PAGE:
Coastal Texas community bracing for 2018 hurricane season, taking precautions for future storms

FULTON, Texas – As we enter a new hurricane season, some Texas coastal communities are still trying to erase signs of the last one.

Fulton Mayor Jimmy Kendrick is hoping for the best but preparing for the worst after learning firsthand what a Category 4 hurricane can do.

 "Our community couldn't take another hit. It would be pretty tough on it," Kendrick said. "(Hurricane) Harvey came and sat on us for 11 and a half hours and beat us to death."

Kendrick has been so focused on helping to rebuild his community, he hasn't even had time to work on his own house.

The back of Kendrick's home is still gutted. He's been forced to move into his living room, but said his losses don't compare to those of some of the other Harvey victims.

"At that point, we realized that we had lost everything — all of our vehicles, equipment, house,” said Robert Mitchell, a Hurricane Harvey survivor.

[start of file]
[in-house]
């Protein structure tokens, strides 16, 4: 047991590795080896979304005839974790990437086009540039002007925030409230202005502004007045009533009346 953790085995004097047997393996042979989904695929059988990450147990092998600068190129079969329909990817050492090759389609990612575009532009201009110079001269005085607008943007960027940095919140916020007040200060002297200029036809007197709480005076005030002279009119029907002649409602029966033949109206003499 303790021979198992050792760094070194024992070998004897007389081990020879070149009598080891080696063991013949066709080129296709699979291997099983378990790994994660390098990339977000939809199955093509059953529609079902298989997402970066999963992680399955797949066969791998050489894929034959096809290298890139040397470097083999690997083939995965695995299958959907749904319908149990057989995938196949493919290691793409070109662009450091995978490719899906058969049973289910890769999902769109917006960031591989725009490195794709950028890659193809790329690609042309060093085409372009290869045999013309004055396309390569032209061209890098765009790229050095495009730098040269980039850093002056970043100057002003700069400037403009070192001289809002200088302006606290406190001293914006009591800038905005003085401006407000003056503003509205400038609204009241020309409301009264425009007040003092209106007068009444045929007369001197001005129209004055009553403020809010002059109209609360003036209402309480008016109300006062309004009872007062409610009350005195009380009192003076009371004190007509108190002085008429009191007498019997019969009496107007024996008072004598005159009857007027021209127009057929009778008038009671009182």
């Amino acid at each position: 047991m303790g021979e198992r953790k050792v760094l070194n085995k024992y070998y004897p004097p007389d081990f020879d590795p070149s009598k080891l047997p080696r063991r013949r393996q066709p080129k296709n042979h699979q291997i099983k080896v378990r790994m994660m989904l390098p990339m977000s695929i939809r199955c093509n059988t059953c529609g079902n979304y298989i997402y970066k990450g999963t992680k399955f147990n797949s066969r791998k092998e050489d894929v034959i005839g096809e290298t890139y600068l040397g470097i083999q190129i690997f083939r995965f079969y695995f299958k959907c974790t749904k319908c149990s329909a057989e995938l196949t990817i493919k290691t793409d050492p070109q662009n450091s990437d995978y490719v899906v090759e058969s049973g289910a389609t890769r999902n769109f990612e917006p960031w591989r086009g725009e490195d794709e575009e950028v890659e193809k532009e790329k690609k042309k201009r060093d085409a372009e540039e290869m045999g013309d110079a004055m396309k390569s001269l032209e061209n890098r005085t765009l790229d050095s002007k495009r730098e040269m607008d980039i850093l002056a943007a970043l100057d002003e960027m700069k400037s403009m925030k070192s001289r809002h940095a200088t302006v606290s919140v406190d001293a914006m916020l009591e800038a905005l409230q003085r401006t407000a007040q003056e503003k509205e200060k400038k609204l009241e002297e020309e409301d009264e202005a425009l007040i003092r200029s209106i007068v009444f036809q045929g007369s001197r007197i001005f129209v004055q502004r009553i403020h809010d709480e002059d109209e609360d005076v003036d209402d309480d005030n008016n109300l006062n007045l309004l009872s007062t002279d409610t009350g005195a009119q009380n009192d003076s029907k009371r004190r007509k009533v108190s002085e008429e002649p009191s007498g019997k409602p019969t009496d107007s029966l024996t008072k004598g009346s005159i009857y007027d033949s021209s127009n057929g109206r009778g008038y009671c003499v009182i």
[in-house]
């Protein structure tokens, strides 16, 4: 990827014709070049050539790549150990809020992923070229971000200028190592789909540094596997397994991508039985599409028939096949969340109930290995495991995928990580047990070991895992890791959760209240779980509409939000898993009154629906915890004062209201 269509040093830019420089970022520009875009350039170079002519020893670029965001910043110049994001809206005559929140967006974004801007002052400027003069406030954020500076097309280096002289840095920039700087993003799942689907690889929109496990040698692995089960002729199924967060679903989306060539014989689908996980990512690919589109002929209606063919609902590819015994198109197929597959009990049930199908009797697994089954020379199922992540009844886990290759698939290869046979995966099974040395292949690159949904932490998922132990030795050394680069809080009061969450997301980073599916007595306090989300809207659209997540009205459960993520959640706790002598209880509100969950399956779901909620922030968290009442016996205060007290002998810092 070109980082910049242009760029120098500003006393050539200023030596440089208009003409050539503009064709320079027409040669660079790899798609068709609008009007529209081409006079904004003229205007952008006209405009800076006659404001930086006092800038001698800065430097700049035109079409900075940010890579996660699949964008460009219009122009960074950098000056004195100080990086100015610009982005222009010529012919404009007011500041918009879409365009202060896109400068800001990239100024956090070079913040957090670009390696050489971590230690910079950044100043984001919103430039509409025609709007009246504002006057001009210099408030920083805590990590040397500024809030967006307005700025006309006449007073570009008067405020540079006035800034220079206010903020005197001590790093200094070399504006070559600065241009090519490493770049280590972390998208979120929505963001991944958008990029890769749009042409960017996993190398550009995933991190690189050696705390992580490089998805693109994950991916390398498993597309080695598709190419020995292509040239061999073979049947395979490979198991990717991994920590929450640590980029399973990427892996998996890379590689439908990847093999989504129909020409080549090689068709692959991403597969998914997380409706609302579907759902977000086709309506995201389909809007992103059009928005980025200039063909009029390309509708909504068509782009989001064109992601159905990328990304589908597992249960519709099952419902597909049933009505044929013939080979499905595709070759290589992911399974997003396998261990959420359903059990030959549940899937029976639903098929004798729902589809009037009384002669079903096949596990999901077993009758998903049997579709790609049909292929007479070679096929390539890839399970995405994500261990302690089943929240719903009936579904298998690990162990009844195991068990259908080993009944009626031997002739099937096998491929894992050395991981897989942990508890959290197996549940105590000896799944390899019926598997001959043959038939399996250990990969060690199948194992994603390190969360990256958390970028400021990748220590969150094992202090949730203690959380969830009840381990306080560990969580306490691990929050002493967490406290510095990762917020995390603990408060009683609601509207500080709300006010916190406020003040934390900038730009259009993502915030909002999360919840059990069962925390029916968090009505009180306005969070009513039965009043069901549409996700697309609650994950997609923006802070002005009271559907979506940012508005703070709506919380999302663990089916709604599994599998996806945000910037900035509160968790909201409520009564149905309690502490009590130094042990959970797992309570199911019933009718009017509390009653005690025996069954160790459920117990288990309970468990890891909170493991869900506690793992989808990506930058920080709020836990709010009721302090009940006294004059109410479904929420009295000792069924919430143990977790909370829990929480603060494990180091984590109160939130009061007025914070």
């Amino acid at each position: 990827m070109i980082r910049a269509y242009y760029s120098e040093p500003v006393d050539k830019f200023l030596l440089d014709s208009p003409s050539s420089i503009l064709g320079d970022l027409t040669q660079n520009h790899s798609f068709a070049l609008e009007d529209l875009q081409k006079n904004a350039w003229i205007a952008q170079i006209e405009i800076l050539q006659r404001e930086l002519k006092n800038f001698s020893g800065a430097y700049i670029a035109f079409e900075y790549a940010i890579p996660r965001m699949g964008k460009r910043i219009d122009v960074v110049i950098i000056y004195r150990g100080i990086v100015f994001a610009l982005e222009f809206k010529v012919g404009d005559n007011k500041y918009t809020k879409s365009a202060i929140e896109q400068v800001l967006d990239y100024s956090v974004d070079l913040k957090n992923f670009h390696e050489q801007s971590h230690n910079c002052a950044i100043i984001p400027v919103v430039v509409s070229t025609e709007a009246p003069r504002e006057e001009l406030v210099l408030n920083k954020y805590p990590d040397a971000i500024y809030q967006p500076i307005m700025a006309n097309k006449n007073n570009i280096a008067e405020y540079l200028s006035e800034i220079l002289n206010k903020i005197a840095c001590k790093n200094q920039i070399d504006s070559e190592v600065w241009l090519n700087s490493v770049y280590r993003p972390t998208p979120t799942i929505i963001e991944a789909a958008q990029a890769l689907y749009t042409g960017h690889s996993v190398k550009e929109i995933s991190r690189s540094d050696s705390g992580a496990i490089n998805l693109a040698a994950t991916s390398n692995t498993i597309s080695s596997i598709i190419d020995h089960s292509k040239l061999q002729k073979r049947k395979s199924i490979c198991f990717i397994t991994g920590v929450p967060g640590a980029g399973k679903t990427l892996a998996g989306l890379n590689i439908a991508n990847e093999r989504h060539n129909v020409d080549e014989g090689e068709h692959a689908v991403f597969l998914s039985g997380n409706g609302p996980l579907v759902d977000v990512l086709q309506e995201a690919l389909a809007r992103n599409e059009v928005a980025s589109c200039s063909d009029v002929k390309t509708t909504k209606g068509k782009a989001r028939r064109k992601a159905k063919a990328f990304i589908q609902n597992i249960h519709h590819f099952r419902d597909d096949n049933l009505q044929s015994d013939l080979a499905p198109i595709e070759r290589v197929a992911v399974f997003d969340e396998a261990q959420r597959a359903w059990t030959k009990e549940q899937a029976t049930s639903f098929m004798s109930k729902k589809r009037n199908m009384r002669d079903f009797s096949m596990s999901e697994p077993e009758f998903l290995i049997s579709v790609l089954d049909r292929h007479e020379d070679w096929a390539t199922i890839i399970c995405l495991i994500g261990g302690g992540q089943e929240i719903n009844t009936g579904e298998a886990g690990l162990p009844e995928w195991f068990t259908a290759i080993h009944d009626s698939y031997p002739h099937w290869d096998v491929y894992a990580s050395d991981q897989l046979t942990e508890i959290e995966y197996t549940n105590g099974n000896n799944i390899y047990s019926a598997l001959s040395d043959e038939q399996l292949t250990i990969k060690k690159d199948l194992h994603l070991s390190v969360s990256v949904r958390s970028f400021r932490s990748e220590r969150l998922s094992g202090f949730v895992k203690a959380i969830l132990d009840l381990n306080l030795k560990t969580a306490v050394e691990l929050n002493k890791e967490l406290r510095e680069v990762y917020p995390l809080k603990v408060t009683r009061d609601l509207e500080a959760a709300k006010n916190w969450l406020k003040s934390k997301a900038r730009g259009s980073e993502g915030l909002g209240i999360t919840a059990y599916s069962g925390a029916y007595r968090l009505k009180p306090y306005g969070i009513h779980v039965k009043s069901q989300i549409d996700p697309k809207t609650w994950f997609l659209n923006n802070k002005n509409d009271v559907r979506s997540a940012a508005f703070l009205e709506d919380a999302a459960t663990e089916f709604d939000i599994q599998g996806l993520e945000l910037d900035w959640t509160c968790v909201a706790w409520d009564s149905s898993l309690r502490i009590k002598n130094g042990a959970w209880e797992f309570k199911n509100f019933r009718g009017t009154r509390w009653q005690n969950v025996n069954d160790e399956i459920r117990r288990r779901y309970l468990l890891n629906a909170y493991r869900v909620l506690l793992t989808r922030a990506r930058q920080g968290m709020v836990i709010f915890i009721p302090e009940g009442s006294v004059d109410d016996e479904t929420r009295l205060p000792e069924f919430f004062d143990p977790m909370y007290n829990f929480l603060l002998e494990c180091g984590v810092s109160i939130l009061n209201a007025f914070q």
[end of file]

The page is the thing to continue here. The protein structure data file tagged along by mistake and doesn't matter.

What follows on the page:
Mitchell and his wife are now living in a trailer because the house they once had is still reduced to a foundation.

The Mitchells almost didn’t survive the storm.

"The house was already floating away," Mitchell said. "It was like whitewater rapids for 45 minutes. We just sat there and watched everything we own go out the front door."

The Mitchells stayed around during Hurricane Harvey because they had several pets, but next time, they will heed the warning signs. After all they've been through, the hope is that there won’t ever be a next time.

"When we say we're doing a mandatory evacuation, we're not just saying it to say it. We're asking for people to leave so we can save lives," Kendrick said.

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